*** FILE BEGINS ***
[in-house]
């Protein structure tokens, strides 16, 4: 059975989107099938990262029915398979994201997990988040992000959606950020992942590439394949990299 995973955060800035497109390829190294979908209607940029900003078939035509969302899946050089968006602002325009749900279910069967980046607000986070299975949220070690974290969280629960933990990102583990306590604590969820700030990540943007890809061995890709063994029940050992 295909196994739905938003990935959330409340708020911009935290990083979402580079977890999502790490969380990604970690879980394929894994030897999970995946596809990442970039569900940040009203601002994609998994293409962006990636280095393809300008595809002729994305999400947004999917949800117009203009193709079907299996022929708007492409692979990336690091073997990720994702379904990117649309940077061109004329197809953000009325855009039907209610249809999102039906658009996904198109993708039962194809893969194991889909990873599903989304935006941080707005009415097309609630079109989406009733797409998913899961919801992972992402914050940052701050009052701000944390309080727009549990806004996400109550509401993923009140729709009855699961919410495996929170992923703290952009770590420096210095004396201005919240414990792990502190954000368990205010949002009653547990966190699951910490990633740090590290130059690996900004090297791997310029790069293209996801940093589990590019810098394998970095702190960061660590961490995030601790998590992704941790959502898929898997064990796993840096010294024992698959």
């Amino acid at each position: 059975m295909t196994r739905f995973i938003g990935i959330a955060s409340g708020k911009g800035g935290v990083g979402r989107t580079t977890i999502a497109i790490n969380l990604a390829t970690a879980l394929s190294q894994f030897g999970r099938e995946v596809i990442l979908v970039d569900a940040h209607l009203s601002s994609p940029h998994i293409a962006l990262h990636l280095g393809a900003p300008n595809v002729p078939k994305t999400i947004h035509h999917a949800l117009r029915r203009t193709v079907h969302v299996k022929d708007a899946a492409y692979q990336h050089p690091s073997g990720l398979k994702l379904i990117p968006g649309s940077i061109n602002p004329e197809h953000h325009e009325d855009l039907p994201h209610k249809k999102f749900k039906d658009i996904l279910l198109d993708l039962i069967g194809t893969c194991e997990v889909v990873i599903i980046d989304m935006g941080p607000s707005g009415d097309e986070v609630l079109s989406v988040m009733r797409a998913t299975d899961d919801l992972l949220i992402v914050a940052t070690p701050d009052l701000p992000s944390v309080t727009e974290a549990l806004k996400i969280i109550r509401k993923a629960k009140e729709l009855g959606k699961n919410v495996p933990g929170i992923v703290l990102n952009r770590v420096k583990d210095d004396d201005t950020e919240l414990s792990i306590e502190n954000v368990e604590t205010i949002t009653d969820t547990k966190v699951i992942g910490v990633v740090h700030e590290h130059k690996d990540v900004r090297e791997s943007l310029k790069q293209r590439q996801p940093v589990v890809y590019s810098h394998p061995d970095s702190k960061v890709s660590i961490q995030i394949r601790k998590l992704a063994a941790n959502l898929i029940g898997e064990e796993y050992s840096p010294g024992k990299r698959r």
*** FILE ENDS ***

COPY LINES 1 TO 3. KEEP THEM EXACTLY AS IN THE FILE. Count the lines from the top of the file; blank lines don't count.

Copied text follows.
[in-house]
């Protein structure tokens, strides 16, 4: 059975989107099938990262029915398979994201997990988040992000959606950020992942590439394949990299 995973955060800035497109390829190294979908209607940029900003078939035509969302899946050089968006602002325009749900279910069967980046607000986070299975949220070690974290969280629960933990990102583990306590604590969820700030990540943007890809061995890709063994029940050992 295909196994739905938003990935959330409340708020911009935290990083979402580079977890999502790490969380990604970690879980394929894994030897999970995946596809990442970039569900940040009203601002994609998994293409962006990636280095393809300008595809002729994305999400947004999917949800117009203009193709079907299996022929708007492409692979990336690091073997990720994702379904990117649309940077061109004329197809953000009325855009039907209610249809999102039906658009996904198109993708039962194809893969194991889909990873599903989304935006941080707005009415097309609630079109989406009733797409998913899961919801992972992402914050940052701050009052701000944390309080727009549990806004996400109550509401993923009140729709009855699961919410495996929170992923703290952009770590420096210095004396201005919240414990792990502190954000368990205010949002009653547990966190699951910490990633740090590290130059690996900004090297791997310029790069293209996801940093589990590019810098394998970095702190960061660590961490995030601790998590992704941790959502898929898997064990796993840096010294024992698959």
């Amino acid at each position: 059975m295909t196994r739905f995973i938003g990935i959330a955060s409340g708020k911009g800035g935290v990083g979402r989107t580079t977890i999502a497109i790490n969380l990604a390829t970690a879980l394929s190294q894994f030897g999970r099938e995946v596809i990442l979908v970039d569900a940040h209607l009203s601002s994609p940029h998994i293409a962006l990262h990636l280095g393809a900003p300008n595809v002729p078939k994305t999400i947004h035509h999917a949800l117009r029915r203009t193709v079907h969302v299996k022929d708007a899946a492409y692979q990336h050089p690091s073997g990720l398979k994702l379904i990117p968006g649309s940077i061109n602002p004329e197809h953000h325009e009325d855009l039907p994201h209610k249809k999102f749900k039906d658009i996904l279910l198109d993708l039962i069967g194809t893969c194991e997990v889909v990873i599903i980046d989304m935006g941080p607000s707005g009415d097309e986070v609630l079109s989406v988040m009733r797409a998913t299975d899961d919801l992972l949220i992402v914050a940052t070690p701050d009052l701000p992000s944390v309080t727009e974290a549990l806004k996400i969280i109550r509401k993923a629960k009140e729709l009855g959606k699961n919410v495996p933990g929170i992923v703290l990102n952009r770590v420096k583990d210095d004396d201005t950020e919240l414990s792990i306590e502190n954000v368990e604590t205010i949002t009653d969820t547990k966190v699951i992942g910490v990633v740090h700030e590290h130059k690996d990540v900004r090297e791997s943007l310029k790069q293209r590439q996801p940093v589990v890809y590019s810098h394998p061995d970095s702190k960061v890709s660590i961490q995030i394949r601790k998590l992704a063994a941790n959502l898929i029940g898997e064990e796993y050992s840096p010294g024992k990299r698959r």